Add like
Add dislike
Add to saved papers

Socioeconomic and ethnic disparities associated with access to cochlear implantation for severe-to-profound hearing loss: A multicentre observational study of UK adults.

PLoS Medicine 2024 April
BACKGROUND: Patients with severe-to-profound hearing loss may benefit from management with cochlear implants. These patients need a referral to a cochlear implant team for further assessment and possible surgery. The referral pathway may result in varied access to hearing healthcare. This study aimed to explore referral patterns and whether there were any socioeconomic or ethnic associations with the likelihood of referral. The primary outcome was to determine factors influencing referral for implant assessment. The secondary outcome was to identify factors impacting whether healthcare professionals had discussed the option of referral.

METHODS AND FINDINGS: A multicentre multidisciplinary observational study was conducted in secondary care Otolaryngology and Audiology units in Great Britain. Adults fulfilling NICE (2019) audiometric criteria for implant assessment were identified over a 6-month period between 1 July and 31 December 2021. Patient- and site-specific characteristics were extracted. Multivariable binary logistic regression was employed to compare a range of factors influencing the likelihood of implant discussion and referral including patient-specific (demographics, past medical history, and degree of hearing loss) and site-specific factors (cochlear implant champion and whether the hospital performed implants). Hospitals across all 4 devolved nations of the UK were invited to participate, with data submitted from 36 urban hospitals across England, Scotland, and Wales. Nine hospitals (25%) conducted cochlear implant assessments. The majority of patients lived in England (n = 5,587, 86.2%); the rest lived in Wales (n = 419, 6.5%) and Scotland (n = 233, 3.6%). The mean patient age was 72 ± 19 years (mean ± standard deviation); 54% were male, and 75·3% of participants were white, 6·3% were Asian, 1·5% were black, 0·05% were mixed, and 4·6% were self-defined as a different ethnicity. Of 6,482 submitted patients meeting pure tone audiometric thresholds for cochlear implantation, 311 already had a cochlear implant. Of the remaining 6,171, 35.7% were informed they were eligible for an implant, but only 9.7% were referred for assessment. When adjusted for site- and patient-specific factors, stand-out findings included that adults were less likely to be referred if they lived in more deprived area decile within Indices of Multiple Deprivation (4th (odds ratio (OR): 2·19; 95% confidence interval (CI): [1·31, 3·66]; p = 0·002), 5th (2·02; [1·21, 3·38]; p = 0·05), 6th (2·32; [1·41, 3·83]; p = 0.05), and 8th (2·07; [1·25, 3·42]; p = 0·004)), lived in London (0·40; [0·29, 0·57]; p < 0·001), were male (females 1·52; [1·27, 1·81]; p < 0·001), or were older (0·97; [0·96, 0·97]; p < 0·001). They were less likely to be informed of their potential eligibility if they lived in more deprived areas (4th (1·99; [1·49, 2·66]; p < 0·001), 5th (1·75; [1·31, 2·33], p < 0·001), 6th (1·85; [1·39, 2·45]; p < 0·001), 7th (1·66; [1·25, 2·21]; p < 0·001), and 8th (1·74; [1·31, 2·31]; p < 0·001) deciles), the North of England or London (North 0·74; [0·62, 0·89]; p = 0·001; London 0·44; [0·35, 0·56]; p < 0·001), were of Asian or black ethnic backgrounds compared to white patients (Asian 0·58; [0·43, 0·79]; p < 0·001; black 0·56; [0·34, 0·92]; p = 0·021), were male (females 1·46; [1·31, 1·62]; p < 0·001), or were older (0·98; [0·98, 0·98]; p < 0·001). The study methodology was limited by its observational nature, reliance on accurate documentation of the referring service, and potential underrepresentation of certain demographic groups.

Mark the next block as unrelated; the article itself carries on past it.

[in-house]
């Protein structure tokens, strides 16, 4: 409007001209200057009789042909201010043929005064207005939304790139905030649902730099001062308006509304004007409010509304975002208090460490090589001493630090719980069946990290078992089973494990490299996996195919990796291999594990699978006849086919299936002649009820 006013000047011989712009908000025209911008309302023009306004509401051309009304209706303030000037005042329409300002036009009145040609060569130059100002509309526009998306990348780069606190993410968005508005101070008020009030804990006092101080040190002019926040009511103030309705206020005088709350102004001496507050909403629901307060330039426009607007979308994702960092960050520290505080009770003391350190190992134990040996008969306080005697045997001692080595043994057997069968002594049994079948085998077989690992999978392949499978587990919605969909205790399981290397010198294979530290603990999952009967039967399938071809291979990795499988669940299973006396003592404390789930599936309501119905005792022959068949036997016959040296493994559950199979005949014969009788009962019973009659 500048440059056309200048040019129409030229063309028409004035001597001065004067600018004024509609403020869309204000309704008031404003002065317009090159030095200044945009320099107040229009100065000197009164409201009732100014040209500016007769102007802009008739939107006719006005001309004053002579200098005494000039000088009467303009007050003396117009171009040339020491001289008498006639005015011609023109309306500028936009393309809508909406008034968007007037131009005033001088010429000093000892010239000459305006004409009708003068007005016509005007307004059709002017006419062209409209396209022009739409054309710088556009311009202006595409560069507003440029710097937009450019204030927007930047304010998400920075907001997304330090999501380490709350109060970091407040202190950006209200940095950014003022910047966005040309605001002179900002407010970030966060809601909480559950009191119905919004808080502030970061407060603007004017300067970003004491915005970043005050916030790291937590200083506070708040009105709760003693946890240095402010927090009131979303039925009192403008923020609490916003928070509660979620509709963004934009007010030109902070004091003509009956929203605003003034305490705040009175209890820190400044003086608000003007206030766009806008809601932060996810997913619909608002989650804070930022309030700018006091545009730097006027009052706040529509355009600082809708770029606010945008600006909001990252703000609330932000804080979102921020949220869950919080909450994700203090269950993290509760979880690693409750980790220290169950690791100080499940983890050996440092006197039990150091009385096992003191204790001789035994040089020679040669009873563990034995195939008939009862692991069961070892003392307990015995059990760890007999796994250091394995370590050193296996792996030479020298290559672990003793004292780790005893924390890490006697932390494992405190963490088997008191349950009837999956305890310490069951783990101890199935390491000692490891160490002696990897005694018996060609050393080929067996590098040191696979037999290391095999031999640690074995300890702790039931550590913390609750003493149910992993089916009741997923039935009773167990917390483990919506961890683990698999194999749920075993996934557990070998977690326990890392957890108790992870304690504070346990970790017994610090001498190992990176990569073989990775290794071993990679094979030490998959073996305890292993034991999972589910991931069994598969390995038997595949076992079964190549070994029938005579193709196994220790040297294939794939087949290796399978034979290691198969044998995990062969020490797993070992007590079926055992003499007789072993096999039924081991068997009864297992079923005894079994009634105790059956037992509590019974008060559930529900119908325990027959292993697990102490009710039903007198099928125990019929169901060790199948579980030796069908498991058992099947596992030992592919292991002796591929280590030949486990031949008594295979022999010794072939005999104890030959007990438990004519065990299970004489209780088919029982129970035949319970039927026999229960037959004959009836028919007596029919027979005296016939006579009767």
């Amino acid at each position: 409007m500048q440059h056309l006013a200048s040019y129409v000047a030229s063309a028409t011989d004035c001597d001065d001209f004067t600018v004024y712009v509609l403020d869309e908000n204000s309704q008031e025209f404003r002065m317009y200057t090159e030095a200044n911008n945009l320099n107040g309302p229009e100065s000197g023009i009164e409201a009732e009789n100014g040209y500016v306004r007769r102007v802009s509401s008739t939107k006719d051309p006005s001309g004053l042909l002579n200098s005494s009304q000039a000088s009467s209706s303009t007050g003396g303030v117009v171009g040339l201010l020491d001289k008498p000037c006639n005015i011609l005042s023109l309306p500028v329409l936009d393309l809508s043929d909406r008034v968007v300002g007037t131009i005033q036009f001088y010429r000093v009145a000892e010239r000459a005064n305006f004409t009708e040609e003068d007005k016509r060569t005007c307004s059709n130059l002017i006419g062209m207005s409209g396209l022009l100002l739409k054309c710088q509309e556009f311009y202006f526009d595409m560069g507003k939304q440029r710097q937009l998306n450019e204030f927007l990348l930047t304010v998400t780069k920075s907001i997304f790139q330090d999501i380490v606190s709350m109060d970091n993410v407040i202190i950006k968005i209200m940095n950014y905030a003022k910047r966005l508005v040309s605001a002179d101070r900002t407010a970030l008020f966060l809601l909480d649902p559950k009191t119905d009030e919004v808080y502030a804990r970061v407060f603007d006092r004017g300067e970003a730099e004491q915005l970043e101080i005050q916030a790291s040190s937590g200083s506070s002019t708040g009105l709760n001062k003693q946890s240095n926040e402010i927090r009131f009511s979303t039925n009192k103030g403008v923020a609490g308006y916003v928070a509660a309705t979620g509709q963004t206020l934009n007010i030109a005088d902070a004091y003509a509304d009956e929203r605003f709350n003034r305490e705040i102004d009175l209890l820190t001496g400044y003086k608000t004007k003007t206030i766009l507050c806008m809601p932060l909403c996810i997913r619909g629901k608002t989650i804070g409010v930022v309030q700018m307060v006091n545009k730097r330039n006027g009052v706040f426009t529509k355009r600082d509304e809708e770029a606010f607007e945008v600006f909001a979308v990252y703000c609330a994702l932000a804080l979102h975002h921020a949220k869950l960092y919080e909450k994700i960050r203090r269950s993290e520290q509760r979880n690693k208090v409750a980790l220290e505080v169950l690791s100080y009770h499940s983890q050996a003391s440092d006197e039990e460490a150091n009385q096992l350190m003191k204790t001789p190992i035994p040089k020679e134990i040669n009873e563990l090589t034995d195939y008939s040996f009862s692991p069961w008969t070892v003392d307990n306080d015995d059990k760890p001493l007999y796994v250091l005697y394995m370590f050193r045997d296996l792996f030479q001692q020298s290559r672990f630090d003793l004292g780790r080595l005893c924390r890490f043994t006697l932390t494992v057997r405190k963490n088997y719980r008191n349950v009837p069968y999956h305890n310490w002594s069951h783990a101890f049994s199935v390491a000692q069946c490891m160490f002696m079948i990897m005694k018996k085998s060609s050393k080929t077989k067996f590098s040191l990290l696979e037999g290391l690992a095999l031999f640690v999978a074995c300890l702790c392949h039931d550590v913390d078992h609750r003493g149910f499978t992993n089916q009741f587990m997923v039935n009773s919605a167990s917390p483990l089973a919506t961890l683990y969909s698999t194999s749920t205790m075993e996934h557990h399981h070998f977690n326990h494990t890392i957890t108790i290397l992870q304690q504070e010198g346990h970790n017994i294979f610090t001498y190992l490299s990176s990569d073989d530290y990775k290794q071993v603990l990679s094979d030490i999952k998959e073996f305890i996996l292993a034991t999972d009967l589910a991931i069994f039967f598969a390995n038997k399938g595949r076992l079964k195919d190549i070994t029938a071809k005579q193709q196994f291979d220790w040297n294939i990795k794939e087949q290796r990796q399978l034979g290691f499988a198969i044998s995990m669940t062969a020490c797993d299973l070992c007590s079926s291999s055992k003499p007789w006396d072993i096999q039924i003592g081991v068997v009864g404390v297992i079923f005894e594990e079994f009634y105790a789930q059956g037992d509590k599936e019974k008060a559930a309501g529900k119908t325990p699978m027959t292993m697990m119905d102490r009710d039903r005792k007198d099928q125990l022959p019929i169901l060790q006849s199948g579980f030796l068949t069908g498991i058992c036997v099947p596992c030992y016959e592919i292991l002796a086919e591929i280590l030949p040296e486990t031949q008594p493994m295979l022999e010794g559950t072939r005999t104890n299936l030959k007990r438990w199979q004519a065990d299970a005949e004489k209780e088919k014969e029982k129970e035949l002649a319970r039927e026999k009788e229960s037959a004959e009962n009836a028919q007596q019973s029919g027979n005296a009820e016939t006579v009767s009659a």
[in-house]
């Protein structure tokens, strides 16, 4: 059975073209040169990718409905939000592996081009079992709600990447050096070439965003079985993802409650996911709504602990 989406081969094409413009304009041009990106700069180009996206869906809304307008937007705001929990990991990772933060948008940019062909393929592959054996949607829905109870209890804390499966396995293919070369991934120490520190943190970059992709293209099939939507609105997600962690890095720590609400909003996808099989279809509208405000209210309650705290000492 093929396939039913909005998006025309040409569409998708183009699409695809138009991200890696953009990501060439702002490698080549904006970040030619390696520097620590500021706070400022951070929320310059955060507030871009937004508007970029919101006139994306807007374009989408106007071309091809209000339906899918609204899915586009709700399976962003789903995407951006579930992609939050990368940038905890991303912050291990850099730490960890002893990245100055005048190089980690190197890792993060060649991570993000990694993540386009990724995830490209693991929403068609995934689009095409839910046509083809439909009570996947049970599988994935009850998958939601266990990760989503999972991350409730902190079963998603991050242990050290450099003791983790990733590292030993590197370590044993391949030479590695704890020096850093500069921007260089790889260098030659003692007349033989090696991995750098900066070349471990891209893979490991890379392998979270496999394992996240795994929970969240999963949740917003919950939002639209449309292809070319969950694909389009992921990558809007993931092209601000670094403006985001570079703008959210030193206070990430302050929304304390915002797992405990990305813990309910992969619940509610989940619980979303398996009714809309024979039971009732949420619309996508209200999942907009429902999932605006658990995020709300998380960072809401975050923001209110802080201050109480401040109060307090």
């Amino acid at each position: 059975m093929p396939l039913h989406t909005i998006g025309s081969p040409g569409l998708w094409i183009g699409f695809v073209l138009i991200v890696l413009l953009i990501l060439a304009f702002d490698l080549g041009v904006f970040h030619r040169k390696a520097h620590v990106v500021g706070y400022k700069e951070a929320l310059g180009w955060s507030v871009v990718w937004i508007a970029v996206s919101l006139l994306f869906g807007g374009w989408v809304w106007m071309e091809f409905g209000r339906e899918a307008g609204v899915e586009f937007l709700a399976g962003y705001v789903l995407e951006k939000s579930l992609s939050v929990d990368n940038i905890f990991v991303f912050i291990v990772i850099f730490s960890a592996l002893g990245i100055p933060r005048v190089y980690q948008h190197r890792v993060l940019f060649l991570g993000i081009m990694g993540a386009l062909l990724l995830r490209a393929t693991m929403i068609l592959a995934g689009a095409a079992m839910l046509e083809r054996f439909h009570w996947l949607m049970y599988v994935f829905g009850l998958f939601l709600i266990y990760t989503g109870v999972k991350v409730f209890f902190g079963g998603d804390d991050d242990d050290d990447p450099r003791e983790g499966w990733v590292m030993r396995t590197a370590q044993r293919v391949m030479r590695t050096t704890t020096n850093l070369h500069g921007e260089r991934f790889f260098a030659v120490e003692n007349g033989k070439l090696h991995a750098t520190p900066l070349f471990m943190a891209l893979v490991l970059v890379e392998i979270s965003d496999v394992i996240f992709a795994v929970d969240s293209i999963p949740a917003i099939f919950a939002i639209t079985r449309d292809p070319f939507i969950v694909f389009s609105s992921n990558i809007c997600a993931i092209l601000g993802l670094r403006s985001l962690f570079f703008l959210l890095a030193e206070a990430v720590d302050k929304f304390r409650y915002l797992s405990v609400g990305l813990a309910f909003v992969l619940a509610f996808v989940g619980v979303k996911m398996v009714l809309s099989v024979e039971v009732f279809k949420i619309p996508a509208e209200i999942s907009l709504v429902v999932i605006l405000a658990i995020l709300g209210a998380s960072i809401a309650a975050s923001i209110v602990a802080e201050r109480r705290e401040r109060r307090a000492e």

CONCLUSIONS: The majority of adults meeting pure tone audiometric threshold criteria for cochlear implantation are currently not appropriately referred for assessment. There is scope to target underrepresented patient groups to improve referral rates. Future research should engage stakeholders to explore the reasons behind the disparities. Implementing straightforward measures, such as educational initiatives and automated pop-up tools for immediate identification, can help streamline the referral process.

Full text links

We have located links that may give you full text access.
Can't access the paper?
Try logging in through your university/institutional subscription. For a smoother one-click institutional access experience, please use our mobile app.

Related Resources

For the best experience, use the Read mobile app

Mobile app image

Get seemless 1-tap access through your institution/university

For the best experience, use the Read mobile app

All material on this website is protected by copyright, Copyright © 1994-2024 by WebMD LLC.
This website also contains material copyrighted by 3rd parties.

By using this service, you agree to our terms of use and privacy policy.

Your Privacy Choices Toggle icon

You can now claim free CME credits for this literature searchClaim now

Get seemless 1-tap access through your institution/university

For the best experience, use the Read mobile app